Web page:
• A new wave of memoirs aim to advance feminism through confessional-style sexual candor, but Rafia Zakaria argues that they’re merely vehicles for white female entitlement: “We are now in a time where the avowal of nakedness (both physical and emotional) is key, where the publicly exposed woman is truly courageous. The line between titillation and transgression is a fine one and in a voyeuristic world that expects women to all be coquettish exhibitionists, titillation does feminists no favors. To borrow Bitch Media founder Andi Zeisler’s argument in We Were Feminists Once, what we are seeing now is feminism used as a brand; dislocated and disconnected from any collective political project. Sex has always sold well—but feminist sex sells even better … There is a lesson for all women here: declaring a woman’s sovereignty over body and mind must not be reduced to a willingness to be naked, to prurient confessions or anecdotes of despair and self-doubt.”
  • In 2004, Gavin Pretor-Pinney launched the Cloud Appreciation Society, which involves spending a lot of time supine on the grass, gazing at the sky. It’s the latest in a long line of projects to endorse idleness, that most underappreciated of art forms. Colette Shade spoke to him about the politics of loafing: “Aristophanes, the ancient Greek playwright, described the clouds as ‘the patron goddesses of idle fellows’ … He was talking about the way that lying back and finding shapes in the clouds is an aimless activity, and it’s one that’s not going to get you anywhere in life … I always say that cloudspotting is an excuse. It legitimizes doing nothing, and I think that’s valuable these days.”
  • Because today’s true-crime stories are only half as lurid as yesterday’s, let us revisit the events of July 17th, 1895, when, in East London, a thirteen-year-old boy named Robert Coombes stabbed his mom to death. Kate Summerscale writes, “Walker, the medical officer of Holloway gaol, talked to Robert that day about the forthcoming trial. The boy at first seemed gleeful at the prospect of going to the Old Bailey, telling the doctor that it would be a ‘splendid sight’ and he was looking forward to it. He would wear his best clothes, he said, and have his boots well polished. He started to talk about his cats, and then suddenly fell silent. A moment later he burst into tears. Dr. Walker asked him why he was crying. ‘Because I want my cats,’ said Robert, ‘and my mandolin.’ ”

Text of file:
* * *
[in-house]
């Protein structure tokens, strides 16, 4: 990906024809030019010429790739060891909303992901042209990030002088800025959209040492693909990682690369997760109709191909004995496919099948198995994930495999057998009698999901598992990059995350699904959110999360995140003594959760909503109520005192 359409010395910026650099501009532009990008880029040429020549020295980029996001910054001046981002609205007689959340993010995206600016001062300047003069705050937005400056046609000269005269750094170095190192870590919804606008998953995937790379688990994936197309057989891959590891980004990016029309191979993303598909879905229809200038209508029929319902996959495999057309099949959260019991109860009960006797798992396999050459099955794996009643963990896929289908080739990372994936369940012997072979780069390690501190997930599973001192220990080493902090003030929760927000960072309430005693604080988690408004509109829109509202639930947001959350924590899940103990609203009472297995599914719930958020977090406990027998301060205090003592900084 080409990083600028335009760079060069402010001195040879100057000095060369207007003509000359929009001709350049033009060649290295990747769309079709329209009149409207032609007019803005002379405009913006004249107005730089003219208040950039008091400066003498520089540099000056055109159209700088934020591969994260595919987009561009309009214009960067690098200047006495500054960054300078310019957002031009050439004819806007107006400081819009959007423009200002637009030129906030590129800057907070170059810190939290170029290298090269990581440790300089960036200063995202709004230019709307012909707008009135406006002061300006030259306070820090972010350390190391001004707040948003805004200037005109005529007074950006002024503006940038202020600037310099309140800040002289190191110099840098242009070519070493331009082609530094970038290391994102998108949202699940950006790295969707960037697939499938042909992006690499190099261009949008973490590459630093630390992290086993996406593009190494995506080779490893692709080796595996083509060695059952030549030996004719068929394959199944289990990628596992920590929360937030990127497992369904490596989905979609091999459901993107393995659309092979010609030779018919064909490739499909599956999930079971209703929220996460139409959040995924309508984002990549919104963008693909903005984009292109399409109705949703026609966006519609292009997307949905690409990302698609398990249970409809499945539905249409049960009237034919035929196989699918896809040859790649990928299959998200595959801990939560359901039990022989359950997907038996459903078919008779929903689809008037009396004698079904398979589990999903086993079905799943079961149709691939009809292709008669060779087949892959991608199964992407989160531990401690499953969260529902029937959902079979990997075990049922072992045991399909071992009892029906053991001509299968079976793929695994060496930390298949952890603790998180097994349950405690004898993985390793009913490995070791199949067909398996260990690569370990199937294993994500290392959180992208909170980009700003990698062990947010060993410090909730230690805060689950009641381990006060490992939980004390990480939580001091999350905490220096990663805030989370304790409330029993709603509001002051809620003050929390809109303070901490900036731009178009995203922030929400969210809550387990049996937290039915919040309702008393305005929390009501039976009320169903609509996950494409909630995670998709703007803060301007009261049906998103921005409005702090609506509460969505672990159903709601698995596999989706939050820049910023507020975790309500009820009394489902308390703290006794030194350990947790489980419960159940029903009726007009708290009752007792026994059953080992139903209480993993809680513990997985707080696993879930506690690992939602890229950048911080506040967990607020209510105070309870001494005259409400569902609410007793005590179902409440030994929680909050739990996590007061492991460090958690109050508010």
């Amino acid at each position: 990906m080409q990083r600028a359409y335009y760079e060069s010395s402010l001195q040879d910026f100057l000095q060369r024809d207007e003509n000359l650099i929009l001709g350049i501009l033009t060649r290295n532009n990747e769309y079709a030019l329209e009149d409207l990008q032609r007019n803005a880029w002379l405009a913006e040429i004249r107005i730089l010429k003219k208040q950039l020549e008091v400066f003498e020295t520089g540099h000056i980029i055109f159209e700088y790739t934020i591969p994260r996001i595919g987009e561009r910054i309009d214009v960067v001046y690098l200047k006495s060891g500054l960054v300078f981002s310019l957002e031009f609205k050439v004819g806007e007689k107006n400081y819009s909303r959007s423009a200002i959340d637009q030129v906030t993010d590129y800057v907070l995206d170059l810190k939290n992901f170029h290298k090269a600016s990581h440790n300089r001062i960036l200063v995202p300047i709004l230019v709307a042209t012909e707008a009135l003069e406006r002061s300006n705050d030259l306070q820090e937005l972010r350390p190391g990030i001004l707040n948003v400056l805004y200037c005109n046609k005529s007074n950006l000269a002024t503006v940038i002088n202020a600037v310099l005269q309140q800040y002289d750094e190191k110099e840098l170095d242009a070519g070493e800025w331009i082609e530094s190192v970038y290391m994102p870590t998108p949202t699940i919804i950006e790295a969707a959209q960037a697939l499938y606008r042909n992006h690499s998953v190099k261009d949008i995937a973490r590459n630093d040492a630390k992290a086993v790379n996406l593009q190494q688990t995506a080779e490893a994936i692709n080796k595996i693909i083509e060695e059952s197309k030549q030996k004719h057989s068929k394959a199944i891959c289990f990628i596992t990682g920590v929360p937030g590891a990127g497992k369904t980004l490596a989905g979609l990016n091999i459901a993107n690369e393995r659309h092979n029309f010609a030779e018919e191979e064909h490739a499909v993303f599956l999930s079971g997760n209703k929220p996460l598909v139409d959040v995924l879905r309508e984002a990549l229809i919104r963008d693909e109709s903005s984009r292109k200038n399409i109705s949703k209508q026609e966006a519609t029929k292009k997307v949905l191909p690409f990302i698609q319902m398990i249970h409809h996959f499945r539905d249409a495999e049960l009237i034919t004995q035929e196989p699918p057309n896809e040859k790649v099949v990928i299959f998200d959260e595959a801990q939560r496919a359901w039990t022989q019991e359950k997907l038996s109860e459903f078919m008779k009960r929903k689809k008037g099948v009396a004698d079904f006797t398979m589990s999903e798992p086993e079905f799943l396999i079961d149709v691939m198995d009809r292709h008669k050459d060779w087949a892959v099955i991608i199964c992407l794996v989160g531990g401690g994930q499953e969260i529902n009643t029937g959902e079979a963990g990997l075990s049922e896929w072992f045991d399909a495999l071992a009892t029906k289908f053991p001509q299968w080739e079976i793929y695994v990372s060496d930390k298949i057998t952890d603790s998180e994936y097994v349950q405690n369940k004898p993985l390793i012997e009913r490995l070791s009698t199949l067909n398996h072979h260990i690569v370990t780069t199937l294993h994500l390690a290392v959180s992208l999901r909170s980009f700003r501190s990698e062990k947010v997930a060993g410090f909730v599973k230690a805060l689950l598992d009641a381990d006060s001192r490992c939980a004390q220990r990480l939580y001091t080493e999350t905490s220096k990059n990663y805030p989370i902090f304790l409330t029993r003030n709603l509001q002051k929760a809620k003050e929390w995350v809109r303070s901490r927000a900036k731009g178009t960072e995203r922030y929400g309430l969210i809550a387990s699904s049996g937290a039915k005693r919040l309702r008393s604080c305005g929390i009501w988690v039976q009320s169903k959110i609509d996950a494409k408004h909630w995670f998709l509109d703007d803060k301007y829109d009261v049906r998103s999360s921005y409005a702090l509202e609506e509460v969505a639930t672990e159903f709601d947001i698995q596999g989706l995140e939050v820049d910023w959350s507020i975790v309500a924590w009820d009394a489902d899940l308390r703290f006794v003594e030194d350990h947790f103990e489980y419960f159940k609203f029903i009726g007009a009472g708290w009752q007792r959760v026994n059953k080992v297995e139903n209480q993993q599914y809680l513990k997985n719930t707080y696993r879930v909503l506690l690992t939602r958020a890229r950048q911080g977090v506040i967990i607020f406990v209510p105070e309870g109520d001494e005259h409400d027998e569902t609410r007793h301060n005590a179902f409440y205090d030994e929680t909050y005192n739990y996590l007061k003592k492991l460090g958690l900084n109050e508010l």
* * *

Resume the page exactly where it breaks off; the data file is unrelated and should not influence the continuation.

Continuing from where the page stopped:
• A new biography of Diane Arbus prompts Alex Mar to remind us: Diane Arbus is not Diane Arbus’s photographs. “The legend of Diane Arbus has as much to do with a prurient fascination with her personal life as it does with her images. Which makes sense—the line between her life and her work is blurred in the extreme; in a conservative time, she did what few women of her background dared, pushing her personal boundaries, seeking out new territory. But while she’s present in the close encounters that produced her photographs, in every face that stares back at the camera, to confuse the woman with her work is to sell her short. She wrestled with being both a photographer and a mother; she struggled with depression; she put herself in danger over and over again. But as an artist, she was deliberate, calculating, and in control, prepared to do almost anything to grab the image she wanted.”

Bloodthirsty Billboards, and Other News

July 11, 2016 | by

As integral to the landscape as the horizon is.

  • Come to Catullus for the hunger and heartache, stay for the dick jokes: “The verses Catullus addressed to male rivals, or to friends who he felt had let him down, often pullulate with rage and obscenityPaedicabo ego vos et irrumabois his gloriously defiant reply to two companions, Furius and Aurelius, who had criticized the indecency of his writings: ‘I shall fuck you in the ass and I shall fuck you in the mouth.’ His fearless attacks on his enemies, even revered public figures, teem with anuses, penises, stinking armpits—one man, a certain Rufus, is said to have a wild goat living beneath his—and graphic sex acts either given or received. The saltiness of these poems has thrilled many a beginning Latin class, but their power extends beyond mere shock value. With his freewheeling aggression, his willingness to let fly at the slightest provocation, Catullus evokes the modern Beat poets; the ‘neoteric’ school to which he belonged was just as daring as theirs in breaking with literary tradition.”